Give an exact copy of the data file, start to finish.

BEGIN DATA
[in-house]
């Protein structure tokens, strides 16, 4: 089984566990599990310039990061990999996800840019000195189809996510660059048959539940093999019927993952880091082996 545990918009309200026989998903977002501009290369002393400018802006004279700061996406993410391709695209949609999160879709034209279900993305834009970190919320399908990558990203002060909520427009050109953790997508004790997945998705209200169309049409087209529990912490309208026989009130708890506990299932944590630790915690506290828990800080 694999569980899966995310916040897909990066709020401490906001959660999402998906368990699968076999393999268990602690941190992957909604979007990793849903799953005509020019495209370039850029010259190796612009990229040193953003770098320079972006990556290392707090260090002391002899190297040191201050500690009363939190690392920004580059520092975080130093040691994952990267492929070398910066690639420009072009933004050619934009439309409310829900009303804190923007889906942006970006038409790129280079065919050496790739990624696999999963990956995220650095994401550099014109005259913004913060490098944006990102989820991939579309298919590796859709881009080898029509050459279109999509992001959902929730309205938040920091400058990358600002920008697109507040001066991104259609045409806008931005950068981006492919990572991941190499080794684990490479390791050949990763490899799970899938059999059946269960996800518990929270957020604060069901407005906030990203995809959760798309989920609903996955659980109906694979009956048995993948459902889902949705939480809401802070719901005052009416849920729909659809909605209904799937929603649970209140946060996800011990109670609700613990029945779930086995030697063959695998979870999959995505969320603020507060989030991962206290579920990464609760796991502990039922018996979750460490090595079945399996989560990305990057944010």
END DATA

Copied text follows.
[in-house]
């Protein structure tokens, strides 16, 4: 089984566990599990310039990061990999996800840019000195189809996510660059048959539940093999019927993952880091082996 545990918009309200026989998903977002501009290369002393400018802006004279700061996406993410391709695209949609999160879709034209279900993305834009970190919320399908990558990203002060909520427009050109953790997508004790997945998705209200169309049409087209529990912490309208026989009130708890506990299932944590630790915690506290828990800080 694999569980899966995310916040897909990066709020401490906001959660999402998906368990699968076999393999268990602690941190992957909604979007990793849903799953005509020019495209370039850029010259190796612009990229040193953003770098320079972006990556290392707090260090002391002899190297040191201050500690009363939190690392920004580059520092975080130093040691994952990267492929070398910066690639420009072009933004050619934009439309409310829900009303804190923007889906942006970006038409790129280079065919050496790739990624696999999963990956995220650095994401550099014109005259913004913060490098944006990102989820991939579309298919590796859709881009080898029509050459279109999509992001959902929730309205938040920091400058990358600002920008697109507040001066991104259609045409806008931005950068981006492919990572991941190499080794684990490479390791050949990763490899799970899938059999059946269960996800518990929270957020604060069901407005906030990203995809959760798309989920609903996955659980109906694979009956048995993948459902889902949705939480809401802070719901005052009416849920729909659809909605209904799937929603649970209140946060996800011990109670609700613990029945779930086995030697063959695998979870999959995505969320603020507060989030991962206290579920990464609760796991502990039922018996979750460490090595079945399996989560990305990057944010």